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Repairing Damaged Wires

Heroes Remember

Repairing Damaged Wires

Yeah we had reels of wire that used to run along the ground and any place as out of sight of the enemy line, we'd some times put them over, up on trees, crossing crossroads, you know. Threw it on the tree and down the other side. So that's when you weren't in sight of the enemy line. Oh sometimes a shell would land on the line and cut it and or a bit of shrapnel or something like that. Maybe the enemy found it lying on the ground and they just snipped it to make sure that they'd break our communications. We had to go out and run the wire through our hands and we came to the end of it and we always went in twos. One fellow held the end and the other fellow scouted back and forth across until he found the other end and then we repaired it. Mostly in the night time. We couldn't do that in the daytime because it was too obvious.

Mr. MacDougall describes the process of running telephone wires, the various ways wires could be severed, and having to repair after dark.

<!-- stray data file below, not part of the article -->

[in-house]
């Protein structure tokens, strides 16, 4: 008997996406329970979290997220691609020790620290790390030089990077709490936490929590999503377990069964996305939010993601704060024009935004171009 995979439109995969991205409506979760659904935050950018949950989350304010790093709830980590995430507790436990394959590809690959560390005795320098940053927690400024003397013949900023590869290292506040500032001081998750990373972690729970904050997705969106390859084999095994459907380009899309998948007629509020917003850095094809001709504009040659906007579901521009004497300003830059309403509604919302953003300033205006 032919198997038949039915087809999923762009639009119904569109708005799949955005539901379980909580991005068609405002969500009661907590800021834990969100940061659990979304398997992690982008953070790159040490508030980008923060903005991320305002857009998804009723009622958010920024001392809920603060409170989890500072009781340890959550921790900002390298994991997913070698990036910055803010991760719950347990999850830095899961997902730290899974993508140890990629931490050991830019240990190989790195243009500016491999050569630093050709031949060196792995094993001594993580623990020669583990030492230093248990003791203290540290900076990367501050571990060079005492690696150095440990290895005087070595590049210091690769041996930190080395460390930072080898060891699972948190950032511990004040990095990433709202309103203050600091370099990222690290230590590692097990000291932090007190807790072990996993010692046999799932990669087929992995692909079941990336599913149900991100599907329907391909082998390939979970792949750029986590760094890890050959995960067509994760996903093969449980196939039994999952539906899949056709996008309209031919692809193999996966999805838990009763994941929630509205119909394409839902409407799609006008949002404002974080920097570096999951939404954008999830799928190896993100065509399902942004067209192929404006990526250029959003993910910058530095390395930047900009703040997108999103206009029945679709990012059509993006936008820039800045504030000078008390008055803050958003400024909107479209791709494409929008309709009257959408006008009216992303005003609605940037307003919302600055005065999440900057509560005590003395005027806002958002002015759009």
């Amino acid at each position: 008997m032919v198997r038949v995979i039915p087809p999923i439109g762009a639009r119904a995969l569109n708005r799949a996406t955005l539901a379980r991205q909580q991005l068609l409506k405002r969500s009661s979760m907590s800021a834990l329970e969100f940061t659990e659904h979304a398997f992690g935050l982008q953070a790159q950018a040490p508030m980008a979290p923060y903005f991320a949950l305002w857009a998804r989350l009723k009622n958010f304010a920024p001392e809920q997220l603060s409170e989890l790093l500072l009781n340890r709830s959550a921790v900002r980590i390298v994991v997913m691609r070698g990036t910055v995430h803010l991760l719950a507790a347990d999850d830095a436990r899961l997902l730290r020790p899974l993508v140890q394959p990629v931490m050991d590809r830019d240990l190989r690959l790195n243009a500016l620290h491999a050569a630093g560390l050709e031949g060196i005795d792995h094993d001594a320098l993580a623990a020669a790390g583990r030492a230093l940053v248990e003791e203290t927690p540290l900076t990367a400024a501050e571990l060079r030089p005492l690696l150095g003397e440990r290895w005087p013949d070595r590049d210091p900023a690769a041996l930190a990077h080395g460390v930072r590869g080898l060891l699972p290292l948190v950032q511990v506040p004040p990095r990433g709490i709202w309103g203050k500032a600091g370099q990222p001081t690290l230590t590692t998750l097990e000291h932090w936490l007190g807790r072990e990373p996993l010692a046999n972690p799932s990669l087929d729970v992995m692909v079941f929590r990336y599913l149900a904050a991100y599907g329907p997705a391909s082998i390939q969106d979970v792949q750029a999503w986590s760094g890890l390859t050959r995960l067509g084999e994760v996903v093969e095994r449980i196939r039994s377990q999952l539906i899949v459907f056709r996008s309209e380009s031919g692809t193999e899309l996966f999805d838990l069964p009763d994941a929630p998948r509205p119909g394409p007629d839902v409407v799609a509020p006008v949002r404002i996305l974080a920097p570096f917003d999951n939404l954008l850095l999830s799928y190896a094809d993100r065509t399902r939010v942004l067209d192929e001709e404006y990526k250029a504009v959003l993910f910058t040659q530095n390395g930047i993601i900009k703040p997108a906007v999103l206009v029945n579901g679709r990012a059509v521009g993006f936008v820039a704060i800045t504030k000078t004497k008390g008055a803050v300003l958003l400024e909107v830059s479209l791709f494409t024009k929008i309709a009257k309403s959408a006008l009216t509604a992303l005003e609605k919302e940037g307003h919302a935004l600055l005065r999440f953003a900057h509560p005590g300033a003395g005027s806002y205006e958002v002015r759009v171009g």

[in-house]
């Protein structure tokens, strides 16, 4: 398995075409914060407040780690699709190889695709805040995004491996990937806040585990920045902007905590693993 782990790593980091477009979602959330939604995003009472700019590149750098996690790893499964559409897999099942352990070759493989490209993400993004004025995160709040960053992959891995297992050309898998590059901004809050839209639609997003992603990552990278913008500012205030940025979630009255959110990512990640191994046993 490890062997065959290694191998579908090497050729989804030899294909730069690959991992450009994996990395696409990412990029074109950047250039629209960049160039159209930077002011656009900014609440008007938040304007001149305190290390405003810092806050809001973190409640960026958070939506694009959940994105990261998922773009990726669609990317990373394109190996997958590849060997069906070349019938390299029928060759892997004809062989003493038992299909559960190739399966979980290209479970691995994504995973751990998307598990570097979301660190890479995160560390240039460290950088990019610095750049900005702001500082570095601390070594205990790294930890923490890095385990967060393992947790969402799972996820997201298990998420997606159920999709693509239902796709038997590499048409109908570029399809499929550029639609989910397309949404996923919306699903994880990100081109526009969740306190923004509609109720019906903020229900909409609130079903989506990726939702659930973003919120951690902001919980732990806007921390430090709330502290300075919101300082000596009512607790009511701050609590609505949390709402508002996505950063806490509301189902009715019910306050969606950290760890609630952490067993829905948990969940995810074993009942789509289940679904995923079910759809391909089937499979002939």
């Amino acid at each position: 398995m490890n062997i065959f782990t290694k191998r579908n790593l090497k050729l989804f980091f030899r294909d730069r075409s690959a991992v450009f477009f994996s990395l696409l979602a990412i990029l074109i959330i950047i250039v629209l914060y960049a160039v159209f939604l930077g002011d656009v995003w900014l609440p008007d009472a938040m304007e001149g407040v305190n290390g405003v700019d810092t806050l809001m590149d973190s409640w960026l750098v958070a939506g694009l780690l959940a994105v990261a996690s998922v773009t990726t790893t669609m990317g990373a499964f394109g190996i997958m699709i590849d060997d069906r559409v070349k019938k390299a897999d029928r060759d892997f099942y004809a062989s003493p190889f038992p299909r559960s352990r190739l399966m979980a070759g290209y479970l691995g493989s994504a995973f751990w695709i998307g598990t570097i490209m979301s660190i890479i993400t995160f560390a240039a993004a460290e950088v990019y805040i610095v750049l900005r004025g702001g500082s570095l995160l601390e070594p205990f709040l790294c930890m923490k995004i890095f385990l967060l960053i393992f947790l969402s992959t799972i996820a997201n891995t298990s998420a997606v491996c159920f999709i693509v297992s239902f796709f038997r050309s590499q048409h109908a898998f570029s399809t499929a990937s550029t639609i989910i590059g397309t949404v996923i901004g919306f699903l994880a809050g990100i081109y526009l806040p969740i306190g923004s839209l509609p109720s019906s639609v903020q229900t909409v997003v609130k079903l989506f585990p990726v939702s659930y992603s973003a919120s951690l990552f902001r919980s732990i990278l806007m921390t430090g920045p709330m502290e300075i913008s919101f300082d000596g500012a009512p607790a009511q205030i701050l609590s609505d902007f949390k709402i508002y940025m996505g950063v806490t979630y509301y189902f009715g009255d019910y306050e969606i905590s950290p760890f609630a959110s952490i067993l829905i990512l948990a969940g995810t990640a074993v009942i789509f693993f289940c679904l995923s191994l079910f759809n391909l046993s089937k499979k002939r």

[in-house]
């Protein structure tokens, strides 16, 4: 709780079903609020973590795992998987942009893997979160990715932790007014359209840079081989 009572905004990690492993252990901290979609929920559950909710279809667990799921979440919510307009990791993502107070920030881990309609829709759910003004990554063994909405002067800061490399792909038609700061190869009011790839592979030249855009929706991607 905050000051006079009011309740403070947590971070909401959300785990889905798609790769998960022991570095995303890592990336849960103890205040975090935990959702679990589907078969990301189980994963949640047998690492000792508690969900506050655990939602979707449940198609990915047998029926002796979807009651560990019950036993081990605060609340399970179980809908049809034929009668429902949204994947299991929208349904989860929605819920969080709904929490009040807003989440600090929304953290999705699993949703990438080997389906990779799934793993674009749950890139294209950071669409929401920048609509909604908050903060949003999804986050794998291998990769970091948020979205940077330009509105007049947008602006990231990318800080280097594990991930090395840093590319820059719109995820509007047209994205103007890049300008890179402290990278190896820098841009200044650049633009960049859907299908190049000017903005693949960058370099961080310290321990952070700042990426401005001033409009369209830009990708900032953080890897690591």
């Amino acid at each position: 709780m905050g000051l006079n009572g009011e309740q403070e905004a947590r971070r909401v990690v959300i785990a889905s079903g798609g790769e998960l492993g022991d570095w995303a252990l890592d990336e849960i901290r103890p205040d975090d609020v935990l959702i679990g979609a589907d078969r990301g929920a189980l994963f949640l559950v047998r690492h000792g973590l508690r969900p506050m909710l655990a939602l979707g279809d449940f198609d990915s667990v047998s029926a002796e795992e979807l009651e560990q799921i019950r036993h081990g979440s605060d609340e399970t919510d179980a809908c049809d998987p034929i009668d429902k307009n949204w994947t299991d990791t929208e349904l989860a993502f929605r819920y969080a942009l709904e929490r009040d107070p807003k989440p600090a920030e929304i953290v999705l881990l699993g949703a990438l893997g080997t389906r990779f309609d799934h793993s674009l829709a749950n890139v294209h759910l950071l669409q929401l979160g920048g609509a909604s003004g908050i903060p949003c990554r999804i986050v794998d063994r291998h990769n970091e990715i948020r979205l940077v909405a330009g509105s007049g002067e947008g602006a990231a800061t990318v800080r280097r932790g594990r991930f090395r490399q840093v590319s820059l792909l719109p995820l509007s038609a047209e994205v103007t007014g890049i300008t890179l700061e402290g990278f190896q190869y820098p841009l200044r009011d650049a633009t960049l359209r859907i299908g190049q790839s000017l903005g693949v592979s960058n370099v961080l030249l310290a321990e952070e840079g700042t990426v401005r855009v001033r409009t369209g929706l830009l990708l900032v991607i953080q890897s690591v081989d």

Alec MacDougall

Alec MacDougall was born on September 20, 1896 in Glace Bay, Nova Scotia. His father was a miner and also owned a farm. Mr. MacDougall finished grade 10, then worked at the local foundry until enlisting in the Army in 1916. His Battalion, the 185th Cape Breton Highlanders trained at Camp Aldershot, Nova Scotia before sailing to England aboard the SS Olympia. He deployed to France as a signaler with the 4th Division, and saw action most notably at Arras and Amiens.

Meta Data
Veterans Affairs Canada
Person Interviewed:
Alec MacDougall
War, Conflict or Mission:
First World War
185th Cape Breton Highlanders

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